Can plants absorb BPA? You may be surprised to find that they can. After all, it’s been more than a decade since the scare about dangerous chemicals took hold and research indicated that many common items were making their way into our foods. There are some things that stay the same, though, including phthalates, BPA and Teflon. Until you find out how they may impact your health, you might want to consider container gardening.
A container garden may seem like a complicated thing to figure out, but you need only look at our water to see how simple it can be. Water is everywhere and it carries with it many pollutants, such as lead and other metals. While we may not be able to remove some of these through drinking, we can do our part by filtering our own water. We do this by placing water bottles on kitchen countertops or under our sinks. Though we may not drink the water directly from a bottle, we can take care to filter the air around it.
As water passes through a plant, it will eventually become contaminated. Just as the water inside a bottled bottle contains tiny particles of plastic, the water inside of a container is made up of the same material – tiny particles of plastic. It would be really hard for us to ingest any of this, but when a plant absorbs the plastic, it absorbs the trace amounts that remain. What does this mean for us? It means that even if you avoid putting BPA based plastics in your garbage, you may be doing harm to the planet by allowing plastics to seep into the soil where plants grow.
Can plants absorb BPA? The answer depends upon the type of plant – and, to a lesser extent, the type of soil in which the plant grows. BPA is a natural occurrence in nature, so it would be very difficult to find a plant or a type of soil that could absorb it. There are a few exceptions to this rule, however. Saw palmetto and walnut are two examples of plants that are particularly well-known for their high concentrations of BPA.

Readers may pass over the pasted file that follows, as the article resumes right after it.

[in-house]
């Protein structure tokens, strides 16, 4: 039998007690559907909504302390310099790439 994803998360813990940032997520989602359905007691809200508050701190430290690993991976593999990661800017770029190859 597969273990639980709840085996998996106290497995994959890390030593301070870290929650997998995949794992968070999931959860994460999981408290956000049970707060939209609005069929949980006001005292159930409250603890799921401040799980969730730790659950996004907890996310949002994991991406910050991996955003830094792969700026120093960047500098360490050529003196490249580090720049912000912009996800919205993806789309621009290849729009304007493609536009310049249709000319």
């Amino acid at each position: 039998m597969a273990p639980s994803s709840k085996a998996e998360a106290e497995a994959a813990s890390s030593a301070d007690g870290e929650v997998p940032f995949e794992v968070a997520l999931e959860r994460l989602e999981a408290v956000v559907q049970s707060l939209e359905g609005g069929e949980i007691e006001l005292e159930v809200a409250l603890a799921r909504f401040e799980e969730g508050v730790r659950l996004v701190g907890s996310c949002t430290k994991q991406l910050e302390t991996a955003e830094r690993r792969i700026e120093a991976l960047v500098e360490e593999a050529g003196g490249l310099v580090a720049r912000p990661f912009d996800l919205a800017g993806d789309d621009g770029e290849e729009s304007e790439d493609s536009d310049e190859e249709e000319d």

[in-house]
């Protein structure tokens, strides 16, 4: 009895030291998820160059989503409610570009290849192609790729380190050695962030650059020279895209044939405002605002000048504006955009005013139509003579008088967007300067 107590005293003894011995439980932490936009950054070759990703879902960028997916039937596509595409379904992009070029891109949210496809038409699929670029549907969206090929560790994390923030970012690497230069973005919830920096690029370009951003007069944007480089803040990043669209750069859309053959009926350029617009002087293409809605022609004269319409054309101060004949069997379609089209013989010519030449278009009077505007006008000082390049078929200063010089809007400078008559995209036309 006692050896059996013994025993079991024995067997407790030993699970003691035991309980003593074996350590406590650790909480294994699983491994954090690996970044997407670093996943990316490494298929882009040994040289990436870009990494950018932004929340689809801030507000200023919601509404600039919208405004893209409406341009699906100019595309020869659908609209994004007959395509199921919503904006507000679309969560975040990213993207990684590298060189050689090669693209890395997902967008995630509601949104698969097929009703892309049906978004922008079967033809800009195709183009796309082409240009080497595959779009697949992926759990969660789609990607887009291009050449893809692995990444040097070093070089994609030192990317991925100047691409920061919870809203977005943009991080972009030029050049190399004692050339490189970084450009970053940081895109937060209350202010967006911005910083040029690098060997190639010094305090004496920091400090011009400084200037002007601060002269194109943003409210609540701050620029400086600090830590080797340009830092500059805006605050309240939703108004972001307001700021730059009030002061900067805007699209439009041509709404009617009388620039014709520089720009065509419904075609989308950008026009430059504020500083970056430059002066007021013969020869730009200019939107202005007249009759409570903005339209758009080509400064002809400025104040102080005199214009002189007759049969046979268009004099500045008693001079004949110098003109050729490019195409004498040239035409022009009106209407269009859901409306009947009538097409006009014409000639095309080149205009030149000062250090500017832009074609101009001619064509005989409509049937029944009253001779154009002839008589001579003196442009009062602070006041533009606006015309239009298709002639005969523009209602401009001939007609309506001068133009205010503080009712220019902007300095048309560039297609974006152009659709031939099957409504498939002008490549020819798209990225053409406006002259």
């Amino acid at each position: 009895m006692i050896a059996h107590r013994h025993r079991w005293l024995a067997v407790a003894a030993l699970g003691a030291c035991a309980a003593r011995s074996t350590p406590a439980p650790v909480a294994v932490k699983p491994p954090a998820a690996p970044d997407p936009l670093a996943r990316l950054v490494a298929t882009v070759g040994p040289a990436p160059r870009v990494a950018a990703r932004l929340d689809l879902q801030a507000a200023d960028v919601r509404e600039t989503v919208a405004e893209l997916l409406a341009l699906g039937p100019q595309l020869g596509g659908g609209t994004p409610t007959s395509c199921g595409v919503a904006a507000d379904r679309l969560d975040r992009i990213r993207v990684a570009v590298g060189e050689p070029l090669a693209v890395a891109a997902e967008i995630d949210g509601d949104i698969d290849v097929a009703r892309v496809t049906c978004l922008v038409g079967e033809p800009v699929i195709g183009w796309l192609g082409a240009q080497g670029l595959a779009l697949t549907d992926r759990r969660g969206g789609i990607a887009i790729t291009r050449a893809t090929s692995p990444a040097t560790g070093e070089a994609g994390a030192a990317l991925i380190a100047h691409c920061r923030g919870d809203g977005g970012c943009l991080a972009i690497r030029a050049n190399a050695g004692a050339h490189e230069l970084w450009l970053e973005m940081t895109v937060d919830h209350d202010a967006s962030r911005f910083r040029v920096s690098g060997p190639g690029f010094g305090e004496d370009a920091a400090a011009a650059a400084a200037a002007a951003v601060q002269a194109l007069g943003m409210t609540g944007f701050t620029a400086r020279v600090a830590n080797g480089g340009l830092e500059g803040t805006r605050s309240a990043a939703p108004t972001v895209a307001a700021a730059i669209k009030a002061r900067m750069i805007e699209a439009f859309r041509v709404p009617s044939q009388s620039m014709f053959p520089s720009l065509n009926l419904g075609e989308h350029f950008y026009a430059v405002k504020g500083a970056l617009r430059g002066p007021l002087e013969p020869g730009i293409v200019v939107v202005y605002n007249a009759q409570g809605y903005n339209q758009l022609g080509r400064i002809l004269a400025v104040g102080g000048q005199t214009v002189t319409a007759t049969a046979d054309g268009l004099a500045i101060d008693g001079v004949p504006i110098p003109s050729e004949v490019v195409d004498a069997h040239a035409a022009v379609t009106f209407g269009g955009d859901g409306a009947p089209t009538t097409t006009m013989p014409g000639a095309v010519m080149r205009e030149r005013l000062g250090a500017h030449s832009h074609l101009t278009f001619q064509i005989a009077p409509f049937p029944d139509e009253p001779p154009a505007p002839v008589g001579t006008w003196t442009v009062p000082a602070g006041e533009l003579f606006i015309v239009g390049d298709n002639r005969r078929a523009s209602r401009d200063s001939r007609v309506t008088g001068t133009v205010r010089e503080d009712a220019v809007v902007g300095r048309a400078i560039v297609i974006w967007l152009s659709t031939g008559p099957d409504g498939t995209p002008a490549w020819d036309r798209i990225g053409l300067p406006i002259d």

Can plants absorb BPA? If the concentration of BPA in a plant happens to be higher than 0.2%, that plant will probably absorb some of the BPA and more of the non-BPA as well. However, since the concentration levels of BPA and other chemicals in most plants are very low, we can pretty much rely on fruits and vegetables to make sure that we are eating a safe diet.
Can plants absorb BPA? Once the plant absorbs BPA, it does absorb some of the other chemicals that are present as well. This is why soft drinks are so bad for you – because they usually have traces of other chemicals that are also bad for you. Even distilled waters are not free of chemicals. Water is processed before it gets to your tap. In a lot of cases, the source of the water that makes it to your tap is a treatment facility that filters out the chemicals before they are sent to you.
Can plants absorb BPA? Yes, – but only in a relatively small amount. You would have to drink gallons upon gallons of water, or use a filter that was designed specifically to remove chemicals like BPA. Otherwise, most plants would die.
Can plants absorb BPA? The short answer is – yes, they can absorb some of the chemicals that are found in plastics, but there is no reason to believe that there is any serious health risk to consuming them. The long answer is – it depends.